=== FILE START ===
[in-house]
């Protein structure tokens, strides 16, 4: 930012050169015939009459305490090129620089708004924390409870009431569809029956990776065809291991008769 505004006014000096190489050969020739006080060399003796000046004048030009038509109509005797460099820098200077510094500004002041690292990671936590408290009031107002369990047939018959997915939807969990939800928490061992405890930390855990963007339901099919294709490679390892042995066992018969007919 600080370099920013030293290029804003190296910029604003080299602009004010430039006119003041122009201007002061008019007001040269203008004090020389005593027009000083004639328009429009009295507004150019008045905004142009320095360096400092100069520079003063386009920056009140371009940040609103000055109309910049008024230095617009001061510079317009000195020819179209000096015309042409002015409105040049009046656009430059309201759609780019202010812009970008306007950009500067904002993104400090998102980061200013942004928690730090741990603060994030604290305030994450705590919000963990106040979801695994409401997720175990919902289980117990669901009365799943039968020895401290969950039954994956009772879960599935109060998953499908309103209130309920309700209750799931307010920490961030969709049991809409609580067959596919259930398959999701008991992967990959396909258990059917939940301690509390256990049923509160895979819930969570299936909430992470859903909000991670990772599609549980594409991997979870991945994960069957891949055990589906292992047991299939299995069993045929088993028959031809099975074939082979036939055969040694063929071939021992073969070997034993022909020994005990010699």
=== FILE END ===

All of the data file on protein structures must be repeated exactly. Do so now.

[in-house]
């Protein structure tokens, strides 16, 4: 930012050169015939009459305490090129620089708004924390409870009431569809029956990776065809291991008769 505004006014000096190489050969020739006080060399003796000046004048030009038509109509005797460099820098200077510094500004002041690292990671936590408290009031107002369990047939018959997915939807969990939800928490061992405890930390855990963007339901099919294709490679390892042995066992018969007919 600080370099920013030293290029804003190296910029604003080299602009004010430039006119003041122009201007002061008019007001040269203008004090020389005593027009000083004639328009429009009295507004150019008045905004142009320095360096400092100069520079003063386009920056009140371009940040609103000055109309910049008024230095617009001061510079317009000195020819179209000096015309042409002015409105040049009046656009430059309201759609780019202010812009970008306007950009500067904002993104400090998102980061200013942004928690730090741990603060994030604290305030994450705590919000963990106040979801695994409401997720175990919902289980117990669901009365799943039968020895401290969950039954994956009772879960599935109060998953499908309103209130309920309700209750799931307010920490961030969709049991809409609580067959596919259930398959999701008991992967990959396909258990059917939940301690509390256990049923509160895979819930969570299936909430992470859903909000991670990772599609549980594409991997979870991945994960069957891949055990589906292992047991299939299995069993045929088993028959031809099975074939082979036939055969040694063929071939021992073969070997034993022909020994005990010699």